One particularly interesting, troubling, and recurrent depiction of mental illness in pop culture comes up in the handling of of mentally ill or cognitively impaired parents, where the traditional parent/child roles are reversed to advance a storyline. It is notable that this often involves a mentally ill mother, to underscore the idea that the parent is somehow failing at social obligations as a result of mental illness—mothers are for mothering, not for being ill, after all.
So many works of pop culture include some variation of this storyline; mother slips with a knife in the kitchen, mother lies in bed and won’t move, mother becomes irrational and erratic, sometimes, in an extreme case, mother succeeds at a suicide attempt or kills a child. Father carts her off to the hospital and there is much somber discussion before he returns, alone. Visits are promised but never occur. Sometimes mother is ushered offstage at this point, never to appear again. Sometimes she comes back after her time away, a fragile version of herself whom everyone must tiptoe around.
Pop culture tells us a number of dangerous things about parenting and mental illness, particularly when it comes to mothering. Parenting, we are told, is simply not possible with mental illness. It’s too dangerous: You will break your children or you will abandon them in their hour of need. You are too unstable to be trusted with the tremendous responsibility of childrearing, unless you are willing to abide by very strict rules for the management of your condition.
Betty Draper on Mad Men experiences a period of depression that causes her to snap at her children and neglect them. A lot of viewers read this as pure selfishness, and it became a bit of turnoff for some of her former fans; she’s being a bitch, why won’t she snap out of it, how come she’s wallowing so much? Others read her depression as situational, and a response to the pressures of her era and the frustrations of her marriage, but sometimes this reading was tinged with irritation; why didn’t she leave if she was so unhappy?
On South Riding, an adaptation of the book of the same name that aired earlier this year, one of the most important characters is also one of the most absent; Muriel is mentally ill and lives in an institution, and her daughter is depicted as bereft without her. She’s nervous, edgy, and shows signs of mental illness herself, with her father largely neglecting her, haunted by memories of his wife. The absent parent is one depiction of mental illness, where we see that a character is fundamentally damaged and broken by lack of a parental figure.
White Oleander shows another take on mentally ill parenting, with Ingrid very much present until she goes to jail for murder. Astrid is depicted in a continually put-upon role. She has to be the responsible adult, in charge of making sure basic household needs are met because her mother is too busy spinning off into the stratosphere. All she wants is a “real mother” and Ingrid is depicted as cold and selfish, too wrapped up in herself to do anything for her daughter.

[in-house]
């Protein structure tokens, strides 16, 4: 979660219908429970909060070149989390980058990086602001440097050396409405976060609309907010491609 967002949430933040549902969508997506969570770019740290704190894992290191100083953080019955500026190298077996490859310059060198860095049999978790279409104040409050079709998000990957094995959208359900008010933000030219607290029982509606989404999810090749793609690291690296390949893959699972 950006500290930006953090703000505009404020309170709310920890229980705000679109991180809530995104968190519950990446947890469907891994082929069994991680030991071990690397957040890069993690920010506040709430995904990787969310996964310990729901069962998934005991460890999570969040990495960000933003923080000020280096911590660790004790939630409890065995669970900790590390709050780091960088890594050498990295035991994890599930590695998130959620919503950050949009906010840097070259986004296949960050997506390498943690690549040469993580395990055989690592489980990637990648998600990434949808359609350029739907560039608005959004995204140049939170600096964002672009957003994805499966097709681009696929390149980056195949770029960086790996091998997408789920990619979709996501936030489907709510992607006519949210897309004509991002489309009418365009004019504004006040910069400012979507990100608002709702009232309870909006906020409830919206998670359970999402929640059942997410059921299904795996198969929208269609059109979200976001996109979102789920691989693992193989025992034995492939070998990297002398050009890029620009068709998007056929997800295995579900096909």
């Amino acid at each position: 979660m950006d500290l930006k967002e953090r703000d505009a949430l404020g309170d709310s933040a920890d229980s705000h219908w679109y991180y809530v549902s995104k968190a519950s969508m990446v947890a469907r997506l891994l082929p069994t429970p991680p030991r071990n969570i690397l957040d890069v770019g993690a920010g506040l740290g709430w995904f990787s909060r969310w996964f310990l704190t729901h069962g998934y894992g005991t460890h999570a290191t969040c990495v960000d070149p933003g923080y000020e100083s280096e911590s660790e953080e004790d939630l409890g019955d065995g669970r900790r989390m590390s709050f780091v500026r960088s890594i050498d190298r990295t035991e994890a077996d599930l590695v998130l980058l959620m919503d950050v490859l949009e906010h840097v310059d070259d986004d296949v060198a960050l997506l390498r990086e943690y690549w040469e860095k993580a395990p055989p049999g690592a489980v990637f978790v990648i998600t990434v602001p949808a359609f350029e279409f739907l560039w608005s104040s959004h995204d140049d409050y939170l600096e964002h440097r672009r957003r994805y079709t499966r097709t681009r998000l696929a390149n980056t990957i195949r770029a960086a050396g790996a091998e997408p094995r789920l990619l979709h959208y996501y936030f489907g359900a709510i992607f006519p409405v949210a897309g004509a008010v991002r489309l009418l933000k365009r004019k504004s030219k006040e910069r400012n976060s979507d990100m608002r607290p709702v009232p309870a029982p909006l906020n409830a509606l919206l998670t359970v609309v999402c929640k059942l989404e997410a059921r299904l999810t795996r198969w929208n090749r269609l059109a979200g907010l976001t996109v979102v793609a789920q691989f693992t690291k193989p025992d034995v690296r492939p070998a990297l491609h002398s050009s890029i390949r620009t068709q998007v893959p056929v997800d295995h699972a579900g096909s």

Mental illness is also implied in Push, later adapted into Precious, where the storyline suggests that Mary is mentally ill and attributes her parenting failures to this. Given that Mary is also abusive, this sets a very dangerous precedent; there is a hint that abusiveness is the result of mental illness. Perhaps that mentally ill parents are unsafe and dangerous, inherently, because of their conditions.
Cognitive impairments, while not specifically examples of mental illness, also show the ways that the reversal of parent/child roles in a disability context can be played out. On The West Wing, CJ’s father struggles with Alzheimer’s, and CJ in turn struggles with her relationship with her father, frustrated by the consequences of his illness and almost angry at him for being sick. Buffy used the role reversal as a tool in the fifth season in the storyline with Joyce, underscoring the fact that even the Slayer can’t defeat everything by disabling her mother. Joyce goes from a confident, loving, assertive figure to a shell of her former self.
This handling of mental illness tends to present it as something out of control, scary, and dangerous. And also very, very selfish. Mentally ill people in pop culture are often deeply self-absorbed, wrapped up in themselves and their disorders, which means they have no time for anyone else. When it comes to parents, pop culture implies that mentally ill parents are too broken and damaged to possibly provide the level of care and support their children need. When this is the understanding of mental illness that many people have, it sets dangerous precedents.
Finding positive depictions of mentally ill parents is an uphill struggle, let alone depictions of parents who are members of Mad Pride movement, who may reject conventional treatment approaches to mental illness. For people with mental illness who want to be or are parents, pop culture provides ample reminders that this is a bad idea and should be reconsidered. For people without mental illness, pop culture provides ample judgment fodder and this can be a big problem when those people are decision-makers, the people who, for example, get to evaluate whether a parent should be allowed to keep a child after a report to child services expressing concern, or who sit in judgment on a jury.
(Many thanks to abby jean for her help with this post!)